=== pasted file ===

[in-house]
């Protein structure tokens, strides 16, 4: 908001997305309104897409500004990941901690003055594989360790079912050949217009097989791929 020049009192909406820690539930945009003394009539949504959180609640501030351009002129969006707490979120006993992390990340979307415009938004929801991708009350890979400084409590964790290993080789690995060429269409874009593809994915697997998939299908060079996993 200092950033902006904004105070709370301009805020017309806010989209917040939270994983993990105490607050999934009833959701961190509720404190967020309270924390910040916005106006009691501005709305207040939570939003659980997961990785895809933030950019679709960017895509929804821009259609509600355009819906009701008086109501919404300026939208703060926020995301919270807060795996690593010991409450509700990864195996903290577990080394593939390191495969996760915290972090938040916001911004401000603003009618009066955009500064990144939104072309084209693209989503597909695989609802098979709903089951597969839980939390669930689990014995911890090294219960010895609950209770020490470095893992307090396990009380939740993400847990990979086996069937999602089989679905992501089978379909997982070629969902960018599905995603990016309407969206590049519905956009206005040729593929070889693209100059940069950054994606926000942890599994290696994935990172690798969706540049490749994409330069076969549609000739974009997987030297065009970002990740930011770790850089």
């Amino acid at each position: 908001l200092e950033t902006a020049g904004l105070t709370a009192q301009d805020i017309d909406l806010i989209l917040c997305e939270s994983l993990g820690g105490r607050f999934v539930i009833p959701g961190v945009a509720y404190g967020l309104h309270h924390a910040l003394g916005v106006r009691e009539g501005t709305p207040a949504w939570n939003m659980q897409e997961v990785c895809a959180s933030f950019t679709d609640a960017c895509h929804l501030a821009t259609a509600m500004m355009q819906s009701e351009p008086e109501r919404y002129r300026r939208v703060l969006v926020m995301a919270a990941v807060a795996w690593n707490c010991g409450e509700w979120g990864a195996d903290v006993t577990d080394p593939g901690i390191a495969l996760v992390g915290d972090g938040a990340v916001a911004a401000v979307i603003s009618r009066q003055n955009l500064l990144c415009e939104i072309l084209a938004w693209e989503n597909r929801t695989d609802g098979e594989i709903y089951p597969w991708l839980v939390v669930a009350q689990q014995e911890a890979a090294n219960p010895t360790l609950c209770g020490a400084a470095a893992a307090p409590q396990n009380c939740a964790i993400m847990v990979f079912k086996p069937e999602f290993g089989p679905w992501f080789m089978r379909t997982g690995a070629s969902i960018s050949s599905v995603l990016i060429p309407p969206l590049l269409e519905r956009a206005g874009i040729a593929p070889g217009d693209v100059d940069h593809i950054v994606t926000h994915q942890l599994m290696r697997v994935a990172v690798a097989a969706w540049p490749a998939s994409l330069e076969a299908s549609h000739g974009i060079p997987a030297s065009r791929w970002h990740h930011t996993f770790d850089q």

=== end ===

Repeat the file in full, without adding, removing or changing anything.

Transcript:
[in-house]
């Protein structure tokens, strides 16, 4: 908001997305309104897409500004990941901690003055594989360790079912050949217009097989791929 020049009192909406820690539930945009003394009539949504959180609640501030351009002129969006707490979120006993992390990340979307415009938004929801991708009350890979400084409590964790290993080789690995060429269409874009593809994915697997998939299908060079996993 200092950033902006904004105070709370301009805020017309806010989209917040939270994983993990105490607050999934009833959701961190509720404190967020309270924390910040916005106006009691501005709305207040939570939003659980997961990785895809933030950019679709960017895509929804821009259609509600355009819906009701008086109501919404300026939208703060926020995301919270807060795996690593010991409450509700990864195996903290577990080394593939390191495969996760915290972090938040916001911004401000603003009618009066955009500064990144939104072309084209693209989503597909695989609802098979709903089951597969839980939390669930689990014995911890090294219960010895609950209770020490470095893992307090396990009380939740993400847990990979086996069937999602089989679905992501089978379909997982070629969902960018599905995603990016309407969206590049519905956009206005040729593929070889693209100059940069950054994606926000942890599994290696994935990172690798969706540049490749994409330069076969549609000739974009997987030297065009970002990740930011770790850089």
């Amino acid at each position: 908001l200092e950033t902006a020049g904004l105070t709370a009192q301009d805020i017309d909406l806010i989209l917040c997305e939270s994983l993990g820690g105490r607050f999934v539930i009833p959701g961190v945009a509720y404190g967020l309104h309270h924390a910040l003394g916005v106006r009691e009539g501005t709305p207040a949504w939570n939003m659980q897409e997961v990785c895809a959180s933030f950019t679709d609640a960017c895509h929804l501030a821009t259609a509600m500004m355009q819906s009701e351009p008086e109501r919404y002129r300026r939208v703060l969006v926020m995301a919270a990941v807060a795996w690593n707490c010991g409450e509700w979120g990864a195996d903290v006993t577990d080394p593939g901690i390191a495969l996760v992390g915290d972090g938040a990340v916001a911004a401000v979307i603003s009618r009066q003055n955009l500064l990144c415009e939104i072309l084209a938004w693209e989503n597909r929801t695989d609802g098979e594989i709903y089951p597969w991708l839980v939390v669930a009350q689990q014995e911890a890979a090294n219960p010895t360790l609950c209770g020490a400084a470095a893992a307090p409590q396990n009380c939740a964790i993400m847990v990979f079912k086996p069937e999602f290993g089989p679905w992501f080789m089978r379909t997982g690995a070629s969902i960018s050949s599905v995603l990016i060429p309407p969206l590049l269409e519905r956009a206005g874009i040729a593929p070889g217009d693209v100059d940069h593809i950054v994606t926000h994915q942890l599994m290696r697997v994935a990172v690798a097989a969706w540049p490749a998939s994409l330069e076969a299908s549609h000739g974009i060079p997987a030297s065009r791929w970002h990740h930011t996993f770790d850089q």